When I was at school, our uniform consisted of a green and white striped blouse which could only be purchased (at great expense) from the department store Caley's in Windsor, grey skirt, grey cardigan or jumper and a black and green striped tie. The blouses were uncomfortable and the grey colour was drab. Pupils desperate to express their individuality would undo a top button and wear their ties long and thin (or short and fat depending on current trends) Some teachers were stricter than others at enforcing the correct dress code.
I remember being involved in a campaign to allow the girls to wear trousers. We thought it grossly unfair that the boys were able to wear trousers but girls were forced to wear skirts. Ironically, I now find myself in a position where I am opposing a ruling at my daughter's secondary school to ban skirts.
I am very much in favour of school uniform and I think the one adopted by my daughter's school is sensible, comfortable and thankfully easy to launder. It comprises polo shirt and sweat shirt with school logo and black regulation trousers or (until recently) skirt.
The move to ban skirts is because a number of girls have taken to wearing the very short, figure hugging style of skirt that leaves little to the imagination. I have seen the girls walking round town and at the risk of sounding like a fuddy duddy (think I may have already condemned myself there with my choice of language!) I don't honestly think that it is appropriate for a learning environment. I would not be happy for my daughter to dress in a revealing way for school.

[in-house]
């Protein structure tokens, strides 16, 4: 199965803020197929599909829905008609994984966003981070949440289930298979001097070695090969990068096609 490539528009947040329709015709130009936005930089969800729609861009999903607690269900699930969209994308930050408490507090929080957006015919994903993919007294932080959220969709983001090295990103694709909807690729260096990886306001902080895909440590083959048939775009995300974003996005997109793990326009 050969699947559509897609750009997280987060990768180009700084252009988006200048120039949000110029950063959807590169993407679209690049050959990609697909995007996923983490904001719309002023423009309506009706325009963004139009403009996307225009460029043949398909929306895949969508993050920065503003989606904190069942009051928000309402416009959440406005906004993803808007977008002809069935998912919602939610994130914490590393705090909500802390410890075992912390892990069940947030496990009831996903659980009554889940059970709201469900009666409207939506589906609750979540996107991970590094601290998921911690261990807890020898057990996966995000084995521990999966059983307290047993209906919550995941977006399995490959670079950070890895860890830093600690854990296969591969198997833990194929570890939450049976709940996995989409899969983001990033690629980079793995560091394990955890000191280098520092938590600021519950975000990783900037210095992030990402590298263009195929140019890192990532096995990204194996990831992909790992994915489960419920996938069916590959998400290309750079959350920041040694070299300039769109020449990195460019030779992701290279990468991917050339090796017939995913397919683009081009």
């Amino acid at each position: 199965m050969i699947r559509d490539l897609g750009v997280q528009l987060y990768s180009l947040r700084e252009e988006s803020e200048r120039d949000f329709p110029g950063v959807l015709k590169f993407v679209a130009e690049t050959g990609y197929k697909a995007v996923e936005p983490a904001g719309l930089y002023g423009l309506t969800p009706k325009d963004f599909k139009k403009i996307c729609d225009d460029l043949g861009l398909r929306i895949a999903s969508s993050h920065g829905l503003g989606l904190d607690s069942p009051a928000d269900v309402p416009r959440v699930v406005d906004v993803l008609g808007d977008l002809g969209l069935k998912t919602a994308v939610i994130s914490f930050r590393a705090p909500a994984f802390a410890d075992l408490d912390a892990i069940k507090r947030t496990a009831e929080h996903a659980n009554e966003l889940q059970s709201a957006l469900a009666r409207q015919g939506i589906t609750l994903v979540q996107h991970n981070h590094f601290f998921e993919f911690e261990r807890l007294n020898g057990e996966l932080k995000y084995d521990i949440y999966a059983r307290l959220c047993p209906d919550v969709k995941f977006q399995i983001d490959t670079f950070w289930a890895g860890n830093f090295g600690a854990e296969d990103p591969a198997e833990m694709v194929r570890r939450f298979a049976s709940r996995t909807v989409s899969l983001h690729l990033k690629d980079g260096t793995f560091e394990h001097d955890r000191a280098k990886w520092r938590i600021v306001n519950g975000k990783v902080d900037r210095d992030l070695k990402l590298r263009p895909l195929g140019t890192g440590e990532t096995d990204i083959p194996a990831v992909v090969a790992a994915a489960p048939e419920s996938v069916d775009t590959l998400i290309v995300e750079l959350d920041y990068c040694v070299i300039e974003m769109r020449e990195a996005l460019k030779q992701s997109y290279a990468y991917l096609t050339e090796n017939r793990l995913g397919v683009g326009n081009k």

I agree with the headmistress and governors that something has to be done to bring the uniform back to an acceptable standard of modesty and smartness but to address the problem with a ban on all skirts seems to me a lazy solution most likely to cause an inflammatory response from parents and pupils alike. Several boys have already turned up to lessons wearing skirts in protest.
My daughter does not actually own a school skirt. She likes the practicality of trousers. However, during hot spells such as we have been enjoying recently, the last thing anyone would want to wear is black trousers (especially since some of the classrooms are impossible to keep cool). It was the morning before the skirt ban was announced during assembly that she had asked me if we could go school skirt shopping for her. I received a letter by post with the same announcement. When my daughter came home that afternoon she was incensed by the decision. She is not one to make trouble but when I told her that I wholeheartedly agreed with her and would be happy to take it up with the head, she surprised me by not shying away from potential confrontation.
I believe that the best way to run a school is to have everyone involved working together for the good of all wherever possible and practical. There will inevitably be conflicts of opinion. As the cliche goes - you can't please all of the people all of the time.
I am unimpressed by the poor management of the age old problem of kids rebelling against their dress code but I am sympathetic to the fact that the head is only human and trying to do a difficult job. I wrote a polite letter strongly stating my viewpoint and my daughter delivered it the following day.
I don't know what the outcome will be but I do know that I am proud of my daughter for not being afraid to stand up for what she believes in. I also know that if we are lucky enough to have more sunshine, I will support my daughter in breaking the rules to wear a skirt, although not one of the skimpy variety that caused the problem in the first instance. My daughter will be a 'knee-length' rebel and I will love her for it.